The cars were passed to the Pro drivers for the second part of GT3 qualifying, and after the first round of laps, Nicki Thiim had put the #11 Aston he shares with Farmer at the top of the screens. Johnny Adam then added his effort to Haigh’s to put the #75 Aston second, just after Phil Keen had put the #33 Lamborghini into P1. A second quick lap from Keen further secured the car’s position, extending the combined-times gap to Haigh and Adam’s car to 1.5 seconds. Adam then brought it back down to 0.6 seconds on his next tour, but Keen saved the best for last: a 1:29.235 to confirm a comfortable pole position for himself and Minshaw right at the end.

“If it is wet tomorrow we may have a chance but if it is dry,” Minshaw told DSC, “we will be lucky to be in the top six with our 20 second penalty.”

Keen added: “I agree with Jon, if it is dry we will just have to salvage what we can and get the points.”

Jonny Adam “We have totally improved the car during today. The Lamborghini works so well in this window, low grip, slow speed corners and the wet, no-one got close. Flick did a great job though and if is dry tomorrow we are in a good place. We’ve done some pre-season testing in the dry here and we have no pitstop penalty for our race.”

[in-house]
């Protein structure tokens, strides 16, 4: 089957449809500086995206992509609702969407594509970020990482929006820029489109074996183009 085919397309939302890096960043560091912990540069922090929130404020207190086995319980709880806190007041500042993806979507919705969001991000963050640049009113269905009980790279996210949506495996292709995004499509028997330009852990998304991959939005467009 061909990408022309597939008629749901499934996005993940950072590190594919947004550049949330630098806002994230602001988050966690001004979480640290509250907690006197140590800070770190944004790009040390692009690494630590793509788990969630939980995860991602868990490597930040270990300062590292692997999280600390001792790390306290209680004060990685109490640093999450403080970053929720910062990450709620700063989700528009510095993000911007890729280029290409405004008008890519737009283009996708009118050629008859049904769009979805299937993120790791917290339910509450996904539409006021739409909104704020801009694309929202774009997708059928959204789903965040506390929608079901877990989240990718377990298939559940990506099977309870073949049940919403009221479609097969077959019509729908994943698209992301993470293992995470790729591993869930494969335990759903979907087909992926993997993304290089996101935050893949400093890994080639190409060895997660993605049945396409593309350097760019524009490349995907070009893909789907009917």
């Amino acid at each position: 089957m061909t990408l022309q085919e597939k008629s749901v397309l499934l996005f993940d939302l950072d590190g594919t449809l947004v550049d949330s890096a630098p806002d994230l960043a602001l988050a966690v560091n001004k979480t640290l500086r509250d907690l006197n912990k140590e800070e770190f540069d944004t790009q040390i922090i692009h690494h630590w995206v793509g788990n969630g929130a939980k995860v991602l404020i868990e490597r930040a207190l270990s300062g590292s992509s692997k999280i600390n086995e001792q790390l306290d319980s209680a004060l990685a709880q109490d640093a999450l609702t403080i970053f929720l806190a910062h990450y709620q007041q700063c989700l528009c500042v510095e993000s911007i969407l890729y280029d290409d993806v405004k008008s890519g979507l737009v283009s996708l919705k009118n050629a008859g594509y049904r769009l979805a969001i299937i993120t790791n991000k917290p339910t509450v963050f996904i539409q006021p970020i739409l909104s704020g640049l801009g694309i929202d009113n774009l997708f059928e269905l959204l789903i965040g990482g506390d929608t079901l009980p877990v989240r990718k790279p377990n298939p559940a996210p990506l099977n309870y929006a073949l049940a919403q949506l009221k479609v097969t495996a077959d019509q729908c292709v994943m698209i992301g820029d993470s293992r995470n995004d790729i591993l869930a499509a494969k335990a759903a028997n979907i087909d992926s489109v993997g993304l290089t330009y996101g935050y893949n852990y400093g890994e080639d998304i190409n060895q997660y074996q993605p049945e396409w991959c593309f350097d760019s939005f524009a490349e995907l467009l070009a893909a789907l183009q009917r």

Thiim and Farmer held on to third and they’ll be joined on the second row for Sunday’s race by Johnny Cocker and de Haan in the #69 Lamborghini. The third row will be made up of the Devon Modell/Struan Moore Nissan GT-R and Rob Bell/Shaun Balfe McLaren, ahead of the #7 Bentley of Loggie and Macleod and the #99 Aston of Turner and Howard in seventh and eight. Rounding out the top 10 are the #17 TF Sport Aston (Sorensen/Johnston) and #1 Bentley (Parfitt/Ratcliffe).